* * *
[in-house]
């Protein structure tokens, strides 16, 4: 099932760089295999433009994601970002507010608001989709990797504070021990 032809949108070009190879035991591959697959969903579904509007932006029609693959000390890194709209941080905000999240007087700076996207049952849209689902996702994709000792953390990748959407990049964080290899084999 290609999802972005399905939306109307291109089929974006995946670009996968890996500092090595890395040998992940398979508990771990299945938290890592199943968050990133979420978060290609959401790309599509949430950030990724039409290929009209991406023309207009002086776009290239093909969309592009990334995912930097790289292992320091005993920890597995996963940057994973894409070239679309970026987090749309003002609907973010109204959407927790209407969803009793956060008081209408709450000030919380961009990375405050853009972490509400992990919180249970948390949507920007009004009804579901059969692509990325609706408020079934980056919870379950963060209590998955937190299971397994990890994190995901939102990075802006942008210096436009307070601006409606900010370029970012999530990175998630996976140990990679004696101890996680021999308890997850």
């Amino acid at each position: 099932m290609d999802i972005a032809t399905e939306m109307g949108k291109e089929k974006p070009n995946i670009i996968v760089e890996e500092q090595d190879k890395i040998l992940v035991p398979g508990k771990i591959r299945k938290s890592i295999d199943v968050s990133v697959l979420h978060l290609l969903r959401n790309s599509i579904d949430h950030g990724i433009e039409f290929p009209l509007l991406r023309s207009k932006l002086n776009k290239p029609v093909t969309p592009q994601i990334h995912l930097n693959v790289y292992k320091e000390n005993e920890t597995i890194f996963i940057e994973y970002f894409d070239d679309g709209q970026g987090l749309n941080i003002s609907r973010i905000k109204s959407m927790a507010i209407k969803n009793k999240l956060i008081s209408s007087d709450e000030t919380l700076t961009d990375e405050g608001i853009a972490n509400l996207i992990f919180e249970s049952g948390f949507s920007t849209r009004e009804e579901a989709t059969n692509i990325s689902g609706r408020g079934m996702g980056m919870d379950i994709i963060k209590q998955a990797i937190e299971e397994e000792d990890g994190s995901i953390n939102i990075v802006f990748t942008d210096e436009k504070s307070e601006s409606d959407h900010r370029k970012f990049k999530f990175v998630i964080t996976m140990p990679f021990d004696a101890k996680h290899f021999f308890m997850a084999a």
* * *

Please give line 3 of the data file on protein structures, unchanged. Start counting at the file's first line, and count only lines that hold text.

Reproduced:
């Amino acid at each position: 099932m290609d999802i972005a032809t399905e939306m109307g949108k291109e089929k974006p070009n995946i670009i996968v760089e890996e500092q090595d190879k890395i040998l992940v035991p398979g508990k771990i591959r299945k938290s890592i295999d199943v968050s990133v697959l979420h978060l290609l969903r959401n790309s599509i579904d949430h950030g990724i433009e039409f290929p009209l509007l991406r023309s207009k932006l002086n776009k290239p029609v093909t969309p592009q994601i990334h995912l930097n693959v790289y292992k320091e000390n005993e920890t597995i890194f996963i940057e994973y970002f894409d070239d679309g709209q970026g987090l749309n941080i003002s609907r973010i905000k109204s959407m927790a507010i209407k969803n009793k999240l956060i008081s209408s007087d709450e000030t919380l700076t961009d990375e405050g608001i853009a972490n509400l996207i992990f919180e249970s049952g948390f949507s920007t849209r009004e009804e579901a989709t059969n692509i990325s689902g609706r408020g079934m996702g980056m919870d379950i994709i963060k209590q998955a990797i937190e299971e397994e000792d990890g994190s995901i953390n939102i990075v802006f990748t942008d210096e436009k504070s307070e601006s409606d959407h900010r370029k970012f990049k999530f990175v998630i964080t996976m140990p990679f021990d004696a101890k996680h290899f021999f308890m997850a084999a």